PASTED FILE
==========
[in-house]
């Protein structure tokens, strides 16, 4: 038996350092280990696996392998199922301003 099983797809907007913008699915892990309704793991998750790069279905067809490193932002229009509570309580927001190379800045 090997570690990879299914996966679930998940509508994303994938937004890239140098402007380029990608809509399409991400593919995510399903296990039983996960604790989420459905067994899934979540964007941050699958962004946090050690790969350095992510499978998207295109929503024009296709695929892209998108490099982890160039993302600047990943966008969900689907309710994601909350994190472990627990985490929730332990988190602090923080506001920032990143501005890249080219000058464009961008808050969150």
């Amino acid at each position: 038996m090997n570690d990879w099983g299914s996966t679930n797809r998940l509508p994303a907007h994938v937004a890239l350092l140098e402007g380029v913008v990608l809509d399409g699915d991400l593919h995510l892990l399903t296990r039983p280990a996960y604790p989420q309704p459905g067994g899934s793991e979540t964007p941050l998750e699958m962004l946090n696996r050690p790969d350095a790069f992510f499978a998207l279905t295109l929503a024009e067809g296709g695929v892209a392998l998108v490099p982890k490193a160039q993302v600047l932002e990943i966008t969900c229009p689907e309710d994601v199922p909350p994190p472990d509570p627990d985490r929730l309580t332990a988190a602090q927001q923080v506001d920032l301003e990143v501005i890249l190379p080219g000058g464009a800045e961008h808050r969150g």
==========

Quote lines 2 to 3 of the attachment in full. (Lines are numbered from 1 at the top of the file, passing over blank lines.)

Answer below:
């Protein structure tokens, strides 16, 4: 038996350092280990696996392998199922301003 099983797809907007913008699915892990309704793991998750790069279905067809490193932002229009509570309580927001190379800045 090997570690990879299914996966679930998940509508994303994938937004890239140098402007380029990608809509399409991400593919995510399903296990039983996960604790989420459905067994899934979540964007941050699958962004946090050690790969350095992510499978998207295109929503024009296709695929892209998108490099982890160039993302600047990943966008969900689907309710994601909350994190472990627990985490929730332990988190602090923080506001920032990143501005890249080219000058464009961008808050969150």
């Amino acid at each position: 038996m090997n570690d990879w099983g299914s996966t679930n797809r998940l509508p994303a907007h994938v937004a890239l350092l140098e402007g380029v913008v990608l809509d399409g699915d991400l593919h995510l892990l399903t296990r039983p280990a996960y604790p989420q309704p459905g067994g899934s793991e979540t964007p941050l998750e699958m962004l946090n696996r050690p790969d350095a790069f992510f499978a998207l279905t295109l929503a024009e067809g296709g695929v892209a392998l998108v490099p982890k490193a160039q993302v600047l932002e990943i966008t969900c229009p689907e309710d994601v199922p909350p994190p472990d509570p627990d985490r929730l309580t332990a988190a602090q927001q923080v506001d920032l301003e990143v501005i890249l190379p080219g000058g464009a800045e961008h808050r969150g």